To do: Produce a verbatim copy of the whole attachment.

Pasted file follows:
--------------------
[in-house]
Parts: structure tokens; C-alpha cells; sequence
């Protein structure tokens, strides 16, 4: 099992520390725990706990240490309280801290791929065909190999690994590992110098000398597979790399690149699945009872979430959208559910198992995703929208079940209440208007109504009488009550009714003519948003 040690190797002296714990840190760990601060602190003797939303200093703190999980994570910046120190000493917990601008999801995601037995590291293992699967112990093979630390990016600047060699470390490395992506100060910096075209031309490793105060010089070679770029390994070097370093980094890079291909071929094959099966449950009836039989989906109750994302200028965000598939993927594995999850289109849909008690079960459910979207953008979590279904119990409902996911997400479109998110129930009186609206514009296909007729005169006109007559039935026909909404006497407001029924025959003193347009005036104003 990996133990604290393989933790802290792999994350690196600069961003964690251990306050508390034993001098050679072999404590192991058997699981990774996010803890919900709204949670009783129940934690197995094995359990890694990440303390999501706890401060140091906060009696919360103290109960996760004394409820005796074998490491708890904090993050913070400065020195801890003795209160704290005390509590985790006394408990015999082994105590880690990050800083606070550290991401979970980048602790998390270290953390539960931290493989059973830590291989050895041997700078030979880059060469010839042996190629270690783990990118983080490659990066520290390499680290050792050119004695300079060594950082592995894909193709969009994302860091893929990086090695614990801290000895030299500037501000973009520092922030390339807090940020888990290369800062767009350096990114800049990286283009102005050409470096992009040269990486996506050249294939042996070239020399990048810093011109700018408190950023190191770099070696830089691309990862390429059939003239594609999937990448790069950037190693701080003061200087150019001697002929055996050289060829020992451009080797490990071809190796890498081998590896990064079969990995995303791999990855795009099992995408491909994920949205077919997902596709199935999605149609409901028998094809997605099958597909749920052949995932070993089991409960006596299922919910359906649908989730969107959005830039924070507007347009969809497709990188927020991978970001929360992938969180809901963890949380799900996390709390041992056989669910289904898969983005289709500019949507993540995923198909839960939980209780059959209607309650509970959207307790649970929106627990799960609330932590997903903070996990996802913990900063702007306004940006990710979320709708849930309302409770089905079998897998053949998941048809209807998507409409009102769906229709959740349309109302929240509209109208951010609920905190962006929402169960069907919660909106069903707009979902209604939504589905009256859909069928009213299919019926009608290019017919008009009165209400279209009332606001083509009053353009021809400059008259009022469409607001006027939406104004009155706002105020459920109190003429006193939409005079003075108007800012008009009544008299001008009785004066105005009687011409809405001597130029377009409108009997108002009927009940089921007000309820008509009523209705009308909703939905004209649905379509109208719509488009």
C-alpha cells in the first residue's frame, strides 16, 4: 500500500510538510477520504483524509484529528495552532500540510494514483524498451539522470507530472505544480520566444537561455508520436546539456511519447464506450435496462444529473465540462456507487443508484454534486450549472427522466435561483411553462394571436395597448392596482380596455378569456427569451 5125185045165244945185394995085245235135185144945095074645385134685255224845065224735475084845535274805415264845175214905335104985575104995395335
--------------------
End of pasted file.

[in-house]
Parts: structure tokens; C-alpha cells; sequence
């Protein structure tokens, strides 16, 4: 099992520390725990706990240490309280801290791929065909190999690994590992110098000398597979790399690149699945009872979430959208559910198992995703929208079940209440208007109504009488009550009714003519948003 040690190797002296714990840190760990601060602190003797939303200093703190999980994570910046120190000493917990601008999801995601037995590291293992699967112990093979630390990016600047060699470390490395992506100060910096075209031309490793105060010089070679770029390994070097370093980094890079291909071929094959099966449950009836039989989906109750994302200028965000598939993927594995999850289109849909008690079960459910979207953008979590279904119990409902996911997400479109998110129930009186609206514009296909007729005169006109007559039935026909909404006497407001029924025959003193347009005036104003 990996133990604290393989933790802290792999994350690196600069961003964690251990306050508390034993001098050679072999404590192991058997699981990774996010803890919900709204949670009783129940934690197995094995359990890694990440303390999501706890401060140091906060009696919360103290109960996760004394409820005796074998490491708890904090993050913070400065020195801890003795209160704290005390509590985790006394408990015999082994105590880690990050800083606070550290991401979970980048602790998390270290953390539960931290493989059973830590291989050895041997700078030979880059060469010839042996190629270690783990990118983080490659990066520290390499680290050792050119004695300079060594950082592995894909193709969009994302860091893929990086090695614990801290000895030299500037501000973009520092922030390339807090940020888990290369800062767009350096990114800049990286283009102005050409470096992009040269990486996506050249294939042996070239020399990048810093011109700018408190950023190191770099070696830089691309990862390429059939003239594609999937990448790069950037190693701080003061200087150019001697002929055996050289060829020992451009080797490990071809190796890498081998590896990064079969990995995303791999990855795009099992995408491909994920949205077919997902596709199935999605149609409901028998094809997605099958597909749920052949995932070993089991409960006596299922919910359906649908989730969107959005830039924070507007347009969809497709990188927020991978970001929360992938969180809901963890949380799900996390709390041992056989669910289904898969983005289709500019949507993540995923198909839960939980209780059959209607309650509970959207307790649970929106627990799960609330932590997903903070996990996802913990900063702007306004940006990710979320709708849930309302409770089905079998897998053949998941048809209807998507409409009102769906229709959740349309109302929240509209109208951010609920905190962006929402169960069907919660909106069903707009979902209604939504589905009256859909069928009213299919019926009608290019017919008009009165209400279209009332606001083509009053353009021809400059008259009022469409607001006027939406104004009155706002105020459920109190003429006193939409005079003075108007800012008009009544008299001008009785004066105005009687011409809405001597130029377009409108009997108002009927009940089921007000309820008509009523209705009308909703939905004209649905379509109208719509488009």
C-alpha cells in the first residue's frame, strides 16, 4: 500500500510538510477520504483524509484529528495552532500540510494514483524498451539522470507530472505544480520566444537561455508520436546539456511519447464506450435496462444529473465540462456507487443508484454534486450549472427522466435561483411553462394571436395597448392596482380596455378569456427569451 5125185045165244945185394995085245235135185144945095074645385134685255224845065224735475084845535274805415264845175214905335104985575104995395335